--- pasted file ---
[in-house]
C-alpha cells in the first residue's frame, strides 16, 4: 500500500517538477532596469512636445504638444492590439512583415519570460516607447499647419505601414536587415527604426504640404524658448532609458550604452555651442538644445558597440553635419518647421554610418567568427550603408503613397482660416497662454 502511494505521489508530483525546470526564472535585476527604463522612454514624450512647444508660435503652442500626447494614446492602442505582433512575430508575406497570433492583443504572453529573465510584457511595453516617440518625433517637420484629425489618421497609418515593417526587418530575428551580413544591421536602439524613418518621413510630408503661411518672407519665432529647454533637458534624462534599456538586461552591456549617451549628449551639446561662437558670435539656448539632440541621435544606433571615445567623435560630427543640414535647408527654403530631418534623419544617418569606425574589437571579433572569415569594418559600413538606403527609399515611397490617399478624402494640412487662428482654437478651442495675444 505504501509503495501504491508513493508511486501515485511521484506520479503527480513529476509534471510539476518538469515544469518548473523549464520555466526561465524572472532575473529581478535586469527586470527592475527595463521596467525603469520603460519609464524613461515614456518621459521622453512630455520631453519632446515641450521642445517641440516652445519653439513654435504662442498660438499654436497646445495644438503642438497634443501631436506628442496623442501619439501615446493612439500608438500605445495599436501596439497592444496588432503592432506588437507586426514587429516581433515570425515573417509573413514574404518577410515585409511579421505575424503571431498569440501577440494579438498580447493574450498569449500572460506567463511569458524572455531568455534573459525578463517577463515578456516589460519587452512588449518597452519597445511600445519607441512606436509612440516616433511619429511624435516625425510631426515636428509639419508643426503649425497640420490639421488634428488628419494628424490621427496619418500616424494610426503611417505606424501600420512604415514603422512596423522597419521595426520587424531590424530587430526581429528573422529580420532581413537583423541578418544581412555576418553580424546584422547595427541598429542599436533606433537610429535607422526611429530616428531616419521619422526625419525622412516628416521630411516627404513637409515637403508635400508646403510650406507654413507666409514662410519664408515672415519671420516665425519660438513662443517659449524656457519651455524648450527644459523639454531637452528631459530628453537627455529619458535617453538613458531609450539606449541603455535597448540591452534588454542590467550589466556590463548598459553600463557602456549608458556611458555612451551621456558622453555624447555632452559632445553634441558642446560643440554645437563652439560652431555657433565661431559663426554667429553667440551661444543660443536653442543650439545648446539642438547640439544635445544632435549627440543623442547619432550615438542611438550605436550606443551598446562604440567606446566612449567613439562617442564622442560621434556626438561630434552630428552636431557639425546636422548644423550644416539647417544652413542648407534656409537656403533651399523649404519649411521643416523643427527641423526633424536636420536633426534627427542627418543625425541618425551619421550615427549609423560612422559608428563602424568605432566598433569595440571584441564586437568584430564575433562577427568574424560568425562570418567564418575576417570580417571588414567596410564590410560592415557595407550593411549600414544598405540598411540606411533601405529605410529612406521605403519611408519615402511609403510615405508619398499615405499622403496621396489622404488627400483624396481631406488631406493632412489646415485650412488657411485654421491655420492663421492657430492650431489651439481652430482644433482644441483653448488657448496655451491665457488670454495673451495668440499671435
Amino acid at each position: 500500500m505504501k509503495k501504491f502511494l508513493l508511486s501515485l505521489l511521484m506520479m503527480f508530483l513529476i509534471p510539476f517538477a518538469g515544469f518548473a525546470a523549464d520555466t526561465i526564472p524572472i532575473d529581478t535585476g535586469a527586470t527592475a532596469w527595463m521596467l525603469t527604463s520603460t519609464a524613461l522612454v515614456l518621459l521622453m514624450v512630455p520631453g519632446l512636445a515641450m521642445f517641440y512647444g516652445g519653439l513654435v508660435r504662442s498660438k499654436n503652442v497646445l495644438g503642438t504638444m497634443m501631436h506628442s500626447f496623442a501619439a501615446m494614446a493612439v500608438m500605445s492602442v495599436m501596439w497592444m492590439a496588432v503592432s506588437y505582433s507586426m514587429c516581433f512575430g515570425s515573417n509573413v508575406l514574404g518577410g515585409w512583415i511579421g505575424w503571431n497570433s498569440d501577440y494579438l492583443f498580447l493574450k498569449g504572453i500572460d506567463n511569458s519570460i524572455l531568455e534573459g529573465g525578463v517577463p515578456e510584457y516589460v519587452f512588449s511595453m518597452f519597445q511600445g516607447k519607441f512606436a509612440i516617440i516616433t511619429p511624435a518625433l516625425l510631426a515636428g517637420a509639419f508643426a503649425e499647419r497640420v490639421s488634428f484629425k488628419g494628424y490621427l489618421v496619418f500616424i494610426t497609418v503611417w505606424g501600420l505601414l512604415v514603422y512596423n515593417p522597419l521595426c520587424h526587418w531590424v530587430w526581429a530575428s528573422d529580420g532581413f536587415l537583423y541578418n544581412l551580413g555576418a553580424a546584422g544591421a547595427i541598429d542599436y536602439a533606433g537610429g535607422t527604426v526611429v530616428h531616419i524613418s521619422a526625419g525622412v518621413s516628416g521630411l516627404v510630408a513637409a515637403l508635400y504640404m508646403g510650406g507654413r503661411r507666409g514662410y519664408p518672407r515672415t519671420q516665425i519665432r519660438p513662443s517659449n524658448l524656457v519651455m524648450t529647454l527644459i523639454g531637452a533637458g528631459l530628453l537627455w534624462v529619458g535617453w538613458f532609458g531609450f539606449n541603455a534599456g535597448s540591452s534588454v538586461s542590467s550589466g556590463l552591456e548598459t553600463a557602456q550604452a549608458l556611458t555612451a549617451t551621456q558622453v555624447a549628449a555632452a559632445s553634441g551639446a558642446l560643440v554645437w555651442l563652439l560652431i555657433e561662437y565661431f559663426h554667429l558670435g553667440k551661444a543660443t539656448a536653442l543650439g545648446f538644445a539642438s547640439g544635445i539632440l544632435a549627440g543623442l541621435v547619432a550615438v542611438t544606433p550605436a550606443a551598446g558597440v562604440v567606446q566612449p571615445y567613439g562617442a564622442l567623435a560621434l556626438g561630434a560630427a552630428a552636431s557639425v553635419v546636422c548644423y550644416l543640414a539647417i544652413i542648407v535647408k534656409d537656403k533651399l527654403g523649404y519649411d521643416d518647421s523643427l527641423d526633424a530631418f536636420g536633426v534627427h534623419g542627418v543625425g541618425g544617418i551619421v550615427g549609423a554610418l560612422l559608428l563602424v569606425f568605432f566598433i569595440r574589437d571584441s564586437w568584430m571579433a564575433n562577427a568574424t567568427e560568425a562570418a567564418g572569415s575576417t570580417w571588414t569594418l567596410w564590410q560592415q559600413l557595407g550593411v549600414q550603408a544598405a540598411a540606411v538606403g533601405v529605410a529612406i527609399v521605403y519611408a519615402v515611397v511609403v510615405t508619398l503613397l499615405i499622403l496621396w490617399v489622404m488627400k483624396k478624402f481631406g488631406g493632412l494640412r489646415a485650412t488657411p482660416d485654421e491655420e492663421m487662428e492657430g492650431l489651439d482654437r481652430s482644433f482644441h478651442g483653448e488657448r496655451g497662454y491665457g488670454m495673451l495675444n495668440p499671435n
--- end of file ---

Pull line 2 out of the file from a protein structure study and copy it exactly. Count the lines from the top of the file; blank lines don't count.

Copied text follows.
C-alpha cells in the first residue's frame, strides 16, 4: 500500500517538477532596469512636445504638444492590439512583415519570460516607447499647419505601414536587415527604426504640404524658448532609458550604452555651442538644445558597440553635419518647421554610418567568427550603408503613397482660416497662454 502511494505521489508530483525546470526564472535585476527604463522612454514624450512647444508660435503652442500626447494614446492602442505582433512575430508575406497570433492583443504572453529573465510584457511595453516617440518625433517637420484629425489618421497609418515593417526587418530575428551580413544591421536602439524613418518621413510630408503661411518672407519665432529647454533637458534624462534599456538586461552591456549617451549628449551639446561662437558670435539656448539632440541621435544606433571615445567623435560630427543640414535647408527654403530631418534623419544617418569606425574589437571579433572569415569594418559600413538606403527609399515611397490617399478624402494640412487662428482654437478651442495675444 505504501509503495501504491508513493508511486501515485511521484506520479503527480513529476509534471510539476518538469515544469518548473523549464520555466526561465524572472532575473529581478535586469527586470527592475527595463521596467525603469520603460519609464524613461515614456518621459521622453512630455520631453519632446515641450521642445517641440516652445519653439513654435504662442498660438499654436497646445495644438503642438497634443501631436506628442496623442501619439501615446493612439500608438500605445495599436501596439497592444496588432503592432506588437507586426514587429516581433515570425515573417509573413514574404518577410515585409511579421505575424503571431498569440501577440494579438498580447493574450498569449500572460506567463511569458524572455531568455534573459525578463517577463515578456516589460519587452512588449518597452519597445511600445519607441512606436509612440516616433511619429511624435516625425510631426515636428509639419508643426503649425497640420490639421488634428488628419494628424490621427496619418500616424494610426503611417505606424501600420512604415514603422512596423522597419521595426520587424531590424530587430526581429528573422529580420532581413537583423541578418544581412555576418553580424546584422547595427541598429542599436533606433537610429535607422526611429530616428531616419521619422526625419525622412516628416521630411516627404513637409515637403508635400508646403510650406507654413507666409514662410519664408515672415519671420516665425519660438513662443517659449524656457519651455524648450527644459523639454531637452528631459530628453537627455529619458535617453538613458531609450539606449541603455535597448540591452534588454542590467550589466556590463548598459553600463557602456549608458556611458555612451551621456558622453555624447555632452559632445553634441558642446560643440554645437563652439560652431555657433565661431559663426554667429553667440551661444543660443536653442543650439545648446539642438547640439544635445544632435549627440543623442547619432550615438542611438550605436550606443551598446562604440567606446566612449567613439562617442564622442560621434556626438561630434552630428552636431557639425546636422548644423550644416539647417544652413542648407534656409537656403533651399523649404519649411521643416523643427527641423526633424536636420536633426534627427542627418543625425541618425551619421550615427549609423560612422559608428563602424568605432566598433569595440571584441564586437568584430564575433562577427568574424560568425562570418567564418575576417570580417571588414567596410564590410560592415557595407550593411549600414544598405540598411540606411533601405529605410529612406521605403519611408519615402511609403510615405508619398499615405499622403496621396489622404488627400483624396481631406488631406493632412489646415485650412488657411485654421491655420492663421492657430492650431489651439481652430482644433482644441483653448488657448496655451491665457488670454495673451495668440499671435